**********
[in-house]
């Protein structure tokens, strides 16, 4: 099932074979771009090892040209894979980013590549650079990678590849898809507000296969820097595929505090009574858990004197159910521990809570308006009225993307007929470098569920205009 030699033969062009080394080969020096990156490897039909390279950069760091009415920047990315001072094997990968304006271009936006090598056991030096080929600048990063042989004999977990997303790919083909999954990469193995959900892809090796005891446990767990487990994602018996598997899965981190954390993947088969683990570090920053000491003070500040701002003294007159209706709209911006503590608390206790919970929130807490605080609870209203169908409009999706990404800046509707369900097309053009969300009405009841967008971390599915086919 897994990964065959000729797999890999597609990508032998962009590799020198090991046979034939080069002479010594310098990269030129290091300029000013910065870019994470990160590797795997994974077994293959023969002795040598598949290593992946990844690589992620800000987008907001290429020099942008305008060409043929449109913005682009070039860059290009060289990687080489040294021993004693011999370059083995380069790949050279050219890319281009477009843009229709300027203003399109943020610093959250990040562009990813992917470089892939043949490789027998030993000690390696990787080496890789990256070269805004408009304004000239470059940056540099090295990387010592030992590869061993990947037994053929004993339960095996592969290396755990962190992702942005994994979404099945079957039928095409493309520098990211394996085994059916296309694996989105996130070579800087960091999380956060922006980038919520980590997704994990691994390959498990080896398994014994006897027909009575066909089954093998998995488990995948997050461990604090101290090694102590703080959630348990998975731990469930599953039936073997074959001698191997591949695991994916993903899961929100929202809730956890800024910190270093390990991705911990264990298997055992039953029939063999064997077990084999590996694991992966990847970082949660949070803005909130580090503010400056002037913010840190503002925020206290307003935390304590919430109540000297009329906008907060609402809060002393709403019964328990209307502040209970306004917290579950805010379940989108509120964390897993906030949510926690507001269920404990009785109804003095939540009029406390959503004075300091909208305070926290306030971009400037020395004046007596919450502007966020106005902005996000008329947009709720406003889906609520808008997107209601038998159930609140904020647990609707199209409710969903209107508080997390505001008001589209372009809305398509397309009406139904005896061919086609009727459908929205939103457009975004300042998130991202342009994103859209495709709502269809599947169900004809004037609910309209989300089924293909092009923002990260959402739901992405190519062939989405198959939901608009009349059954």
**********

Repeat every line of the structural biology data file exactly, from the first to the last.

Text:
[in-house]
């Protein structure tokens, strides 16, 4: 099932074979771009090892040209894979980013590549650079990678590849898809507000296969820097595929505090009574858990004197159910521990809570308006009225993307007929470098569920205009 030699033969062009080394080969020096990156490897039909390279950069760091009415920047990315001072094997990968304006271009936006090598056991030096080929600048990063042989004999977990997303790919083909999954990469193995959900892809090796005891446990767990487990994602018996598997899965981190954390993947088969683990570090920053000491003070500040701002003294007159209706709209911006503590608390206790919970929130807490605080609870209203169908409009999706990404800046509707369900097309053009969300009405009841967008971390599915086919 897994990964065959000729797999890999597609990508032998962009590799020198090991046979034939080069002479010594310098990269030129290091300029000013910065870019994470990160590797795997994974077994293959023969002795040598598949290593992946990844690589992620800000987008907001290429020099942008305008060409043929449109913005682009070039860059290009060289990687080489040294021993004693011999370059083995380069790949050279050219890319281009477009843009229709300027203003399109943020610093959250990040562009990813992917470089892939043949490789027998030993000690390696990787080496890789990256070269805004408009304004000239470059940056540099090295990387010592030992590869061993990947037994053929004993339960095996592969290396755990962190992702942005994994979404099945079957039928095409493309520098990211394996085994059916296309694996989105996130070579800087960091999380956060922006980038919520980590997704994990691994390959498990080896398994014994006897027909009575066909089954093998998995488990995948997050461990604090101290090694102590703080959630348990998975731990469930599953039936073997074959001698191997591949695991994916993903899961929100929202809730956890800024910190270093390990991705911990264990298997055992039953029939063999064997077990084999590996694991992966990847970082949660949070803005909130580090503010400056002037913010840190503002925020206290307003935390304590919430109540000297009329906008907060609402809060002393709403019964328990209307502040209970306004917290579950805010379940989108509120964390897993906030949510926690507001269920404990009785109804003095939540009029406390959503004075300091909208305070926290306030971009400037020395004046007596919450502007966020106005902005996000008329947009709720406003889906609520808008997107209601038998159930609140904020647990609707199209409710969903209107508080997390505001008001589209372009809305398509397309009406139904005896061919086609009727459908929205939103457009975004300042998130991202342009994103859209495709709502269809599947169900004809004037609910309209989300089924293909092009923002990260959402739901992405190519062939989405198959939901608009009349059954």